Professor awarded prestigious Turing AI Fellowship
A University of Leicester-based expert will work to shape artificial intelligence (AI) systems of the future with the support of a multi-million-pound Government investment.
Professor Ivan Tyukin, of the Department of Mathematics, is Head of the university’s Visual Intelligence Lab and is one of 15 researchers from across the UK to have been awarded Turing AI Acceleration Fellowships as part of a £20 million investment delivered by UK Research and Innovation (UKRI).
Professor Tyukin’s research project aims to go beyond current AI concepts and systems to create data-driven AI that is ‘adaptive, robust and resilient’. Original theories created in the project will establish new fundamentals behind trust in AI and lead to new methodologies for determining the limitations of generic data-driven structures.
Professor Tyukin said:
“Recent years have seen explosive progress in data-driven AI. But to be truly transformational, integration of AI throughout society requires understanding and trust.
“This fellowship will enable me to work with a world-class team of experts and stakeholders to develop and showcase much-needed solutions to challenges in healthcare, security, space, and manufacturing sectors.
“I am excited by the transformative opportunities and impact which this project will create and deliver through established partnerships, participation and support from large companies like AstraZeneca, Toyota, AWS, CGI, and NTT Data, as well as small to medium-sized enterprises like Bluesky International, Visual Management Systems, Tangi0, Synoptix, plus key project stakeholders from the healthcare sector including University Hospital Leicester, NIHR Leicester Biomedical Research Centre, and the Trauma Audit Research Network.
“These solutions will enable creation of a new gold standard for methods in these important areas.”
The prestigious fellowships are named after mathematician and AI pioneer Alan Turing, with novel projects set to examine techniques as diverse as combatting cancer, developing digital twins that can aid us in modelling and understanding air pollution, and improving cybersecurity through developing more robust and transparent AI algorithms.
Just five Turing AI Acceleration Fellowships had previously been awarded, and aim to increase collaboration between academia and industry with each fellow bringing together a wide range of partners on their projects to accelerate the impact of their transformative AI technologies.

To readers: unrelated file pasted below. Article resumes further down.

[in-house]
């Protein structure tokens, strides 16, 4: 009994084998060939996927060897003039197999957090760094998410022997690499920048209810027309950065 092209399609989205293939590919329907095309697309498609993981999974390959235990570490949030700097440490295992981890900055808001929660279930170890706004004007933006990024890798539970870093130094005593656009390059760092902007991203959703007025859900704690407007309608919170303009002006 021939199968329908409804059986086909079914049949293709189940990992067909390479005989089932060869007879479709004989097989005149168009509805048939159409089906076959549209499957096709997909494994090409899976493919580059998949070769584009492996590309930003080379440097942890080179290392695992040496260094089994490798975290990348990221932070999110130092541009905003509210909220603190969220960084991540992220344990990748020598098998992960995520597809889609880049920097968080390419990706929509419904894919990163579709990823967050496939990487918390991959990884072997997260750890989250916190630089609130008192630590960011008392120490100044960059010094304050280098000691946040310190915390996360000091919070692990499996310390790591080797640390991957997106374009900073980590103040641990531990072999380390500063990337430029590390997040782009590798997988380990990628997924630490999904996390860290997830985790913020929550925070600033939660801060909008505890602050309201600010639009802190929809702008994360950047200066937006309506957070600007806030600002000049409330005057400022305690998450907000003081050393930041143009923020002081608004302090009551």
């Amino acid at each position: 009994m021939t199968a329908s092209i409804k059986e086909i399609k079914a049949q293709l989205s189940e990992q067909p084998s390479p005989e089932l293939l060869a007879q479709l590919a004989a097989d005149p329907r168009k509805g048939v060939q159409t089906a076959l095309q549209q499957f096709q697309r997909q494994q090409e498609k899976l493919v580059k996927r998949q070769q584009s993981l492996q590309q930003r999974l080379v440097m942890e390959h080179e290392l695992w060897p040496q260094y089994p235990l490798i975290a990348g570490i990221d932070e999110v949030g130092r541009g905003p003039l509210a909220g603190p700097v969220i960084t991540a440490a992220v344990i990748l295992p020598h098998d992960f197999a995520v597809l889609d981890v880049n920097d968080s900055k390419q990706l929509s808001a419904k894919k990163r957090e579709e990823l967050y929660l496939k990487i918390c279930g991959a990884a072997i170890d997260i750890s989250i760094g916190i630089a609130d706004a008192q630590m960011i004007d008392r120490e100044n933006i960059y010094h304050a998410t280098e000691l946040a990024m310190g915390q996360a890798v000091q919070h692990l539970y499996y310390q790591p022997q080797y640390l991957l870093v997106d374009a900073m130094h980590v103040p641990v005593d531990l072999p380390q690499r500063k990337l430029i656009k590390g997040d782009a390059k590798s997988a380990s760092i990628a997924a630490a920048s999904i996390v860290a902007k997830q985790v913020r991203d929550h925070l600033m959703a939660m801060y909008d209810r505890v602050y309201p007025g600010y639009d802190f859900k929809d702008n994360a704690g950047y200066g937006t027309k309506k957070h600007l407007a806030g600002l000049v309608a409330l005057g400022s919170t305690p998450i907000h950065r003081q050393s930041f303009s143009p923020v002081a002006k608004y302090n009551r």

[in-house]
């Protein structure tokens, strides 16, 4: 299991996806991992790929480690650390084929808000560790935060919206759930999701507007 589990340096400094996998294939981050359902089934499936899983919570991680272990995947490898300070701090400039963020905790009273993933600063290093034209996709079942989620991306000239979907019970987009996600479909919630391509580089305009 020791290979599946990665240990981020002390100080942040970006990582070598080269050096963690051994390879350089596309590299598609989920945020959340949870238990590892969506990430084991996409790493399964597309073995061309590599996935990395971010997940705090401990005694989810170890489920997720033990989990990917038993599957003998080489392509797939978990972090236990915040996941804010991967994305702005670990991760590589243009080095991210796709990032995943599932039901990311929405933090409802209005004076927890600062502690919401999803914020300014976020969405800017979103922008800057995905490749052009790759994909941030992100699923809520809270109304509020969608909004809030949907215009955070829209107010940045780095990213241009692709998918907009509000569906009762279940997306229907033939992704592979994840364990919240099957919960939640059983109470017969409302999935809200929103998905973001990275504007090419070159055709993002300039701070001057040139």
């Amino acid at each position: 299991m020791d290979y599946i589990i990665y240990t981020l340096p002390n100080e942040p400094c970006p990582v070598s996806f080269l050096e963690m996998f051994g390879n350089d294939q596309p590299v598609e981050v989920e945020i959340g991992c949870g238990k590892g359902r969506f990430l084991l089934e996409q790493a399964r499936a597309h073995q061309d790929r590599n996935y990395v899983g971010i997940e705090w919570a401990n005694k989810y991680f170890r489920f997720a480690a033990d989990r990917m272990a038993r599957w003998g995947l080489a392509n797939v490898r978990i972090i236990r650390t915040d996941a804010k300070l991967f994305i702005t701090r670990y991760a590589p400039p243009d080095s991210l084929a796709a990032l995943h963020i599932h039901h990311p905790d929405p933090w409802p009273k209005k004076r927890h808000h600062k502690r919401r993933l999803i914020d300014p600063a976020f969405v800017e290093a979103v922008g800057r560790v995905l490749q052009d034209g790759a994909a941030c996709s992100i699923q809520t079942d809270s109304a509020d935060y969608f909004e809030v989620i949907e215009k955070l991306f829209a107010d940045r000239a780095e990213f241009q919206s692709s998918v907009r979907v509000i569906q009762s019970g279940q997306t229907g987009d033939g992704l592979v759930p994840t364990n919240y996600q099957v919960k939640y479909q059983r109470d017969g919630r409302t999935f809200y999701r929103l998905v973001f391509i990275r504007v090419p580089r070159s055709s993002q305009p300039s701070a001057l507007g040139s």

Science Minister, Amanda Solloway said:
“The UK is the birthplace of artificial intelligence and we have a duty to equip the next generation of Alan Turings with the tools that will keep the UK at the forefront of this remarkable technological innovation.
“The inspirational fellows we are backing today will use AI to tackle some of our greatest challenges head on, transforming how people live, work and communicate, cementing the UK’s status as a world leader in AI and data.”
Digital Minister, Caroline Dinenage, said:
“The UK is a nation of innovators and this government investment will help our talented academics use cutting-edge technology to improve people's daily lives - from delivering better disease diagnosis to managing our energy needs.”
The Turing AI Fellowships are delivered through UKRI’s Engineering and Physical Sciences Research Council (EPSRC), in partnership with the Department for Business Energy and Industrial Strategy, Office for AI and the Alan Turing Institute.
EPSRC Executive Chair Professor Dame Lynn Gladden said:
“The Turing AI Acceleration Fellowships will support some of our leading researchers to progress their careers and develop ground-breaking AI technologies with societal impact.
“By enhancing collaboration between academia and industry and accelerating these transformative technologies these Fellowships will help to maintain and build on the UK’s position as a world leader in AI.”